Author(s): GarcaAlonso J, Greenway GM, Hardege JD, Haswell SJ
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Abstract A microfluidic chip has been developed to enable the screening of chemicals for environmental toxicity. The microfluidic approach offers several advantages over macro-scale systems for toxicity screening, including low cost and flexibility in design. This design flexibility means the chips can be produced with multiple channels or chambers which can be used to screen for different toxic compounds, or the same toxicant at different concentrations. Saccharomyces cerevisiae containing fluorescent markers are ideal candidates for the microfluidic screening system as fluorescence is emitted without the need of additional reagents. Microfluidic chips containing eight multi-parallel channels have been developed to retain yeast within the chip and allow exposure of them to toxic compounds. The recombinant yeast used was GreenScreentrade mark which expresses green fluorescent proteins when is exposed to genotoxins. After exposure of the yeast to target compounds, the fluorescence emission was detected using an inverted microscope. Qualitative and quantitative comparisons of the fluorescent emission were performed. Results indicated that fluorescent intensity per area significantly increases upon exposure to methyl-methanesulfonate, a well known genotoxic compound. The microfluidic approach reported here is an excellent tool for cell-based screening and detection of different toxicities. The device has the potential for use by industrial manufacturers to detect and reduce the production and discharge of toxic compounds, as well as to characterise already polluted environments.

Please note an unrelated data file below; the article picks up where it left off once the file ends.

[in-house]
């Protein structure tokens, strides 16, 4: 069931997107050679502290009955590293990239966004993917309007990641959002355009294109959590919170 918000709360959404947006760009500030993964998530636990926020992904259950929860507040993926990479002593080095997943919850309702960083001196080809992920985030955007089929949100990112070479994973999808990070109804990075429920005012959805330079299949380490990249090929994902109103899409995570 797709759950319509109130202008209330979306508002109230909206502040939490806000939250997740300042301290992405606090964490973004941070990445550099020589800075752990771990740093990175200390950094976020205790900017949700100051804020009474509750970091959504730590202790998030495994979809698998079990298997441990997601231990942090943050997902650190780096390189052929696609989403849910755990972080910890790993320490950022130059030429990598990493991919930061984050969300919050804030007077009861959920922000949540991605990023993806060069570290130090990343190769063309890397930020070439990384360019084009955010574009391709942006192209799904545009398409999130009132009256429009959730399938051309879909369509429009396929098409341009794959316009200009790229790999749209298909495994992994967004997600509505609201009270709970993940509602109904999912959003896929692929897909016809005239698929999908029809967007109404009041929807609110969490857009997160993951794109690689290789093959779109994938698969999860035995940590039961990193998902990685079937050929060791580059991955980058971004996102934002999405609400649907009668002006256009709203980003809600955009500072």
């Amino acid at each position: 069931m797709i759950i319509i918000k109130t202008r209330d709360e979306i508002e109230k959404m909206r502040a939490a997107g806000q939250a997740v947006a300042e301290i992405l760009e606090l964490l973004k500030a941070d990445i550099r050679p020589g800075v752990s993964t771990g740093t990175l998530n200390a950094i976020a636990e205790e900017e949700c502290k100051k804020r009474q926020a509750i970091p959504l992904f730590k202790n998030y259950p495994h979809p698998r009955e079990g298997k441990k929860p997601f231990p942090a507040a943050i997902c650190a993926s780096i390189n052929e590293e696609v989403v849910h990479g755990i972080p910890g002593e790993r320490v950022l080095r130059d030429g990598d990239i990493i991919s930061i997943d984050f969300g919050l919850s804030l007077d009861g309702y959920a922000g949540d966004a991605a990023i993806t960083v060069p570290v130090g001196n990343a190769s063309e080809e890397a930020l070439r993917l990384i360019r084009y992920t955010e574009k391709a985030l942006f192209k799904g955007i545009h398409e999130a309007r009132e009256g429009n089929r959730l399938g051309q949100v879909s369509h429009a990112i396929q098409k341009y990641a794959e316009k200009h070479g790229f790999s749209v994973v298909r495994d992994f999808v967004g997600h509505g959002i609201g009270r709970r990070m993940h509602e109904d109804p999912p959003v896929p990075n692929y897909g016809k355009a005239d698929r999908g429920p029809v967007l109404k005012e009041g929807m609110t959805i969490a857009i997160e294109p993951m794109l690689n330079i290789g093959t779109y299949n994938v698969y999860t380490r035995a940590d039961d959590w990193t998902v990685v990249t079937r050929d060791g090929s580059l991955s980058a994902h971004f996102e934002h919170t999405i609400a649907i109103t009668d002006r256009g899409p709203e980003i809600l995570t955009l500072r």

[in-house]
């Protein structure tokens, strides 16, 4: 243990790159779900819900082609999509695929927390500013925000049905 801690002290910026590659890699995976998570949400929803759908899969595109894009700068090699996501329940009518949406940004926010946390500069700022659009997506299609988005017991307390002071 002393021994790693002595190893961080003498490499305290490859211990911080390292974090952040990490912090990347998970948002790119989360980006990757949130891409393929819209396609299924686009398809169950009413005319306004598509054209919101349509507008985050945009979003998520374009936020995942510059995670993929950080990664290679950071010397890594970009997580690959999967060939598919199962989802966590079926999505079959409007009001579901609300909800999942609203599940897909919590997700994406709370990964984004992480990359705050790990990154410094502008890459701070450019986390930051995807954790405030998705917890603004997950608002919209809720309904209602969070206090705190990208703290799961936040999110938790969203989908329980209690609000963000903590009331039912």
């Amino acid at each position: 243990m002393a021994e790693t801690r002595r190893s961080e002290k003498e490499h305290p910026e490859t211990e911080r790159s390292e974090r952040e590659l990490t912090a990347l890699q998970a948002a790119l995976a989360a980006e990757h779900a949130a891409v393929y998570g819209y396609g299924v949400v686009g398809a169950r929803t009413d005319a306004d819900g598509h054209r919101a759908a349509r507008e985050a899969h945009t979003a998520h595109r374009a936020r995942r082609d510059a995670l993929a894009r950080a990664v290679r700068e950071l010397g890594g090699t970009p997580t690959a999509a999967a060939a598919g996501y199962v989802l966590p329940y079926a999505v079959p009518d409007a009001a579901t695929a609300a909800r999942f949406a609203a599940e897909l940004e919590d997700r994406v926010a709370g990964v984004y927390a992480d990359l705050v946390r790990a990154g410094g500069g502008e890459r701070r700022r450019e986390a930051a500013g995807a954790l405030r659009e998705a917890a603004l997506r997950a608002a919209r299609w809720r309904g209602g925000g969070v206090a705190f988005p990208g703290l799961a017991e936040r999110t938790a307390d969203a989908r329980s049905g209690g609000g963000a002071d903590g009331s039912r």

This article was published in Biosens Bioelectron
and referenced in Journal of Biosensors & Bioelectronics